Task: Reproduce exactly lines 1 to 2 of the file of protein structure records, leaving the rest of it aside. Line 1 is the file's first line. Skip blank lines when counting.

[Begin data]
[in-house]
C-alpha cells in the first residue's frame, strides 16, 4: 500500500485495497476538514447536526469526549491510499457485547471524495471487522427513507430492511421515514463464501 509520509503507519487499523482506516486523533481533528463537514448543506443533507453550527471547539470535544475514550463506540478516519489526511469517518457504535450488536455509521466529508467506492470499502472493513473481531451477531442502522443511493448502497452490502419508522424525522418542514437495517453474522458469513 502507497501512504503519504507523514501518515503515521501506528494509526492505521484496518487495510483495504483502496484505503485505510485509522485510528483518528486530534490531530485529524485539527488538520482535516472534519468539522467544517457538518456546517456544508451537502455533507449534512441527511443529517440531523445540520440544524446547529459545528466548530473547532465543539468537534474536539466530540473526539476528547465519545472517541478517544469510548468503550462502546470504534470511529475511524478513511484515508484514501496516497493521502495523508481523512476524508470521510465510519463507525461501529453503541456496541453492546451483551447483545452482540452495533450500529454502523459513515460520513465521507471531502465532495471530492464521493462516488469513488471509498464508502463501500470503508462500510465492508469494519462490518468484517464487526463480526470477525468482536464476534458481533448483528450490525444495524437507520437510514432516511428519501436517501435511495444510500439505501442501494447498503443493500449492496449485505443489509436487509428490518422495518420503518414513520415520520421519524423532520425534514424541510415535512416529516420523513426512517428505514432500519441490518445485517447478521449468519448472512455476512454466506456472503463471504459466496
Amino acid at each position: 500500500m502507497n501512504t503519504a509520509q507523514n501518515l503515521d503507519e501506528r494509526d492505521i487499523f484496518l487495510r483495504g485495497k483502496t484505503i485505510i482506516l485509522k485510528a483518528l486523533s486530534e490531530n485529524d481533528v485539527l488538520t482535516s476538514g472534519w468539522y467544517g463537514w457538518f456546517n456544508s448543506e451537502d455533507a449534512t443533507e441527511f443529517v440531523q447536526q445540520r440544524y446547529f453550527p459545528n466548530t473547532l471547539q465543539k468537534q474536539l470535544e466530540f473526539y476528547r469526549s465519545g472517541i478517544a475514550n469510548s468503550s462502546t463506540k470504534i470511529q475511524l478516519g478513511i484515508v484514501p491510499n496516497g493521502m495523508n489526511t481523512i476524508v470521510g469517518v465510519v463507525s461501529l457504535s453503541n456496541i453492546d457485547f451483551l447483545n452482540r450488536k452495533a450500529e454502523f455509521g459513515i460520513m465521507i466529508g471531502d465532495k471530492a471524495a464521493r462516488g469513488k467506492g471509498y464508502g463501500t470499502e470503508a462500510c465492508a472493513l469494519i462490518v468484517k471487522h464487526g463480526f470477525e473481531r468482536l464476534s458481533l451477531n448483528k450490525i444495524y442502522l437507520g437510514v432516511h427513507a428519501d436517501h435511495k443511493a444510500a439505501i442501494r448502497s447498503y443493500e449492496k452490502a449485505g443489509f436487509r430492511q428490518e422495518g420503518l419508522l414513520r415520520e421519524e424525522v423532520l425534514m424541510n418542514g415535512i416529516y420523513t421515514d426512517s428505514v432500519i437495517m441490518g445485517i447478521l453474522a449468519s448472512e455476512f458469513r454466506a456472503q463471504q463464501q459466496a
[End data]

[in-house]
C-alpha cells in the first residue's frame, strides 16, 4: 500500500485495497476538514447536526469526549491510499457485547471524495471487522427513507430492511421515514463464501 509520509503507519487499523482506516486523533481533528463537514448543506443533507453550527471547539470535544475514550463506540478516519489526511469517518457504535450488536455509521466529508467506492470499502472493513473481531451477531442502522443511493448502497452490502419508522424525522418542514437495517453474522458469513 502507497501512504503519504507523514501518515503515521501506528494509526492505521484496518487495510483495504483502496484505503485505510485509522485510528483518528486530534490531530485529524485539527488538520482535516472534519468539522467544517457538518456546517456544508451537502455533507449534512441527511443529517440531523445540520440544524446547529459545528466548530473547532465543539468537534474536539466530540473526539476528547465519545472517541478517544469510548468503550462502546470504534470511529475511524478513511484515508484514501496516497493521502495523508481523512476524508470521510465510519463507525461501529453503541456496541453492546451483551447483545452482540452495533450500529454502523459513515460520513465521507471531502465532495471530492464521493462516488469513488471509498464508502463501500470503508462500510465492508469494519462490518468484517464487526463480526470477525468482536464476534458481533448483528450490525444495524437507520437510514432516511428519501436517501435511495444510500439505501442501494447498503443493500449492496449485505443489509436487509428490518422495518420503518414513520415520520421519524423532520425534514424541510415535512416529516420523513426512517428505514432500519441490518445485517447478521449468519448472512455476512454466506456472503463471504459466496